Strength Training and Blood Pressure: The Heart of the Matter

Over the past several years, numerous research studies have clearly demonstrated that sensible strength training is an essential physical activity for middle-aged and older adults.

Regular resistance exercise has been shown to provide important health and fitness benefits for both the musculoskeletal system and the cardiovascular system, as well as to reduce the risk of various degenerative and debilitating diseases.22

Unfortunately, many of the men and women who have the most to gain from a strength training program are least likely to do so. Leading their litany of reasons for avoiding this physical activity is the unfounded fear that resistance exercise produces adverse affects on blood pressure. Somehow, they have heard that strength training spikes blood pressure to dangerous levels during exercise execution and that it raises resting blood pressure beyond safe limits over time.

While improperly performed resistance exercise can indeed be problematic in this regard, be assured that sensible strength training is not harmful to blood pressure during or after the workout. In fact, research reveals that well-designed strength training programs are just as beneficial for blood pressure as aerobic exercise programs.23, 24 On the contrary, there is much research that indicates beneficial blood pressure adaptations to sensible strength exercise.25, 26

Keep in mind that people with certain medical conditions (e.g., uncontrolled hypertension, aneurism) should not perform resistance exercise; that certain resistance training actions (e.g., breath holding, isometric holding) can raise blood pressure readings beyond recommended levels; and that exercise participants should always follow their physician’s guidelines regarding strength training. With this precaution, consider some of the studies we have conducted on blood pressure response to resistance exercise. These will be addressed in three separate categories:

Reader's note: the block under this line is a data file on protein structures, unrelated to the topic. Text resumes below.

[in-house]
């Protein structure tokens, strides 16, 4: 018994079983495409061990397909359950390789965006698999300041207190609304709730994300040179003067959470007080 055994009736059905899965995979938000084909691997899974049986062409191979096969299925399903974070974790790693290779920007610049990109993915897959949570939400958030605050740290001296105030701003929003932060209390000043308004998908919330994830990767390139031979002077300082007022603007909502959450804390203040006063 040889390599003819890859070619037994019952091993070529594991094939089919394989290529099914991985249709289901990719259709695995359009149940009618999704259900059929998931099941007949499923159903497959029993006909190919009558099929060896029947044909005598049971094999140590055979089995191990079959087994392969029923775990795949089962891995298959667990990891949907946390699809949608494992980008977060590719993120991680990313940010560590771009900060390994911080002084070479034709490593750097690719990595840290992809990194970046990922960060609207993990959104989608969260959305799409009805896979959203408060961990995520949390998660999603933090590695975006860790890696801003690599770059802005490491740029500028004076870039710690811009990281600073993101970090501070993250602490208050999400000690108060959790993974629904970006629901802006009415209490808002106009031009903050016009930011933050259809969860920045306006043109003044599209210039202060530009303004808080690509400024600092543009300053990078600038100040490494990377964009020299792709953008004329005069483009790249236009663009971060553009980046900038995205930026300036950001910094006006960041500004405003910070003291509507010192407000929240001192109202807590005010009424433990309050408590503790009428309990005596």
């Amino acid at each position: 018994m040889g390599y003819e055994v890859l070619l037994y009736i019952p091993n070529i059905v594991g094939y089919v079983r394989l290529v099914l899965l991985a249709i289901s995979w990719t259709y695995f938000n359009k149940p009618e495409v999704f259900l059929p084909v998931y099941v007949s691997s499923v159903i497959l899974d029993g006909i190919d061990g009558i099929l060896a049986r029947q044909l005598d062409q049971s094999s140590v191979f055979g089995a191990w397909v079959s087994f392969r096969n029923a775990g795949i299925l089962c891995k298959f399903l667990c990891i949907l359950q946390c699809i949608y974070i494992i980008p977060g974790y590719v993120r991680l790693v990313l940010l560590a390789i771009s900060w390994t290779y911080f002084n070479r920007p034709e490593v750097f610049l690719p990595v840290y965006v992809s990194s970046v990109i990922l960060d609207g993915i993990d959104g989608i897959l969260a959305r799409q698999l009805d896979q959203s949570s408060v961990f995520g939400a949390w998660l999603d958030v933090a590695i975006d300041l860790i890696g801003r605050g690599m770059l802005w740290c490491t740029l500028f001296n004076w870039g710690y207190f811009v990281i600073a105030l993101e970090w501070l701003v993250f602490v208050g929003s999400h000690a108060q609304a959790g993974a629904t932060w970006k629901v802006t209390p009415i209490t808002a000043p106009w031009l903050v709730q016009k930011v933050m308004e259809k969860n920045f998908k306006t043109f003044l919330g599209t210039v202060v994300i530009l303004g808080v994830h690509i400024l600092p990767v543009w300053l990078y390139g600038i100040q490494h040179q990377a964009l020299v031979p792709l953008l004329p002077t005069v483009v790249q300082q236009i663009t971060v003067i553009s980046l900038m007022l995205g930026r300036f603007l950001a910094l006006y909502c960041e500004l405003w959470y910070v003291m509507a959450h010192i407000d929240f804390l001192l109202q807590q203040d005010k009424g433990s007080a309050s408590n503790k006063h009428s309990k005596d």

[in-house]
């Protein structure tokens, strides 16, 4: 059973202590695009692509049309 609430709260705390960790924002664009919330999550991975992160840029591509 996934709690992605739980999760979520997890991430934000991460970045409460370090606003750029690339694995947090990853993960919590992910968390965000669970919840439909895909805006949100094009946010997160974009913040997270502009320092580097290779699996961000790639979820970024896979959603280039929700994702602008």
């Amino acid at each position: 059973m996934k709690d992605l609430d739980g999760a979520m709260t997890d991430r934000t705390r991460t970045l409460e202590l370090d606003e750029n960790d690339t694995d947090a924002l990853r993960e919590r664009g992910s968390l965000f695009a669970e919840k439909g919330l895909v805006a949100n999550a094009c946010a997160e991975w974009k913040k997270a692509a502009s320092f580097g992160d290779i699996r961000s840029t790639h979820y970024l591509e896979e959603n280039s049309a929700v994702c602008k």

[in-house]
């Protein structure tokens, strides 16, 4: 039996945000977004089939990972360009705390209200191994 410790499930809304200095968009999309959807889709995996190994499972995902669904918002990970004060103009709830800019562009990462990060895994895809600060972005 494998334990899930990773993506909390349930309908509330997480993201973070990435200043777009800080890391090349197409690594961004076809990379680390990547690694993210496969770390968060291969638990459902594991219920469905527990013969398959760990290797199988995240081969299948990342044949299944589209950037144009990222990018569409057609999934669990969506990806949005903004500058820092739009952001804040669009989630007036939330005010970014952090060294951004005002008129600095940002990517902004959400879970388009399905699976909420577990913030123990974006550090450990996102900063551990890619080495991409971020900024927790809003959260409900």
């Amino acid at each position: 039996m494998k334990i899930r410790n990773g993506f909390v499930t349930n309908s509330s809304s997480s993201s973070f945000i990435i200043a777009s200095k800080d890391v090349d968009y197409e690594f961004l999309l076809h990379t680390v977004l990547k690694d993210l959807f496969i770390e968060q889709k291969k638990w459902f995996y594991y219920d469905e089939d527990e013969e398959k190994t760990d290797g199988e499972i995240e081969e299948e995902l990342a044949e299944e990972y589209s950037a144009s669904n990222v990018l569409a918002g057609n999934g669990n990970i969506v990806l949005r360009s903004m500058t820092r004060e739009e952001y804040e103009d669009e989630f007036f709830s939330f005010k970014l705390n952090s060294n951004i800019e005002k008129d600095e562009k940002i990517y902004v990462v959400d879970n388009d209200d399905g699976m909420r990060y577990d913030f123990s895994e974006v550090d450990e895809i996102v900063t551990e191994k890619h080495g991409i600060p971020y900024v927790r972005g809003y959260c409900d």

• Immediate Blood Pressure Response – This represents the blood pressure change during performance of a strength exercise.
  • Short-Term Blood Pressure Response – This represents the blood pressure change at the end of a strength training session.
  • Long-Term Blood Pressure Response – This represents the blood pressure change at the completion of a strength training program (8 to 10 weeks).

Immediate Blood Pressure Response to Strength Exercise

In 1983, the YMCA and the New England Cardiovascular Health Institute teamed up to assess blood pressure changes in 24 men and women (mean age 38 years) as they performed 10 dumbbell curls with the heaviest weight load possible.27 The study revealed a 34 percent increase in systolic blood pressure, which represents a normal cardiovascular response to vigorous physical activity and is well below the 225 mm Hg caution level for exercise systolic readings recommended by the American College of Sports Medicine.28

Because lower body strength training involves more muscle mass and force production than upper body strength training, we later conducted a similar study with 25 men and women (mean age 38 years) as they performed 10 leg presses with the heaviest weight load possible.29 In this instance, there was a 50 percent increase in systolic blood pressure, which represents a normal cardiovascular response to vigorous physical activity and is be.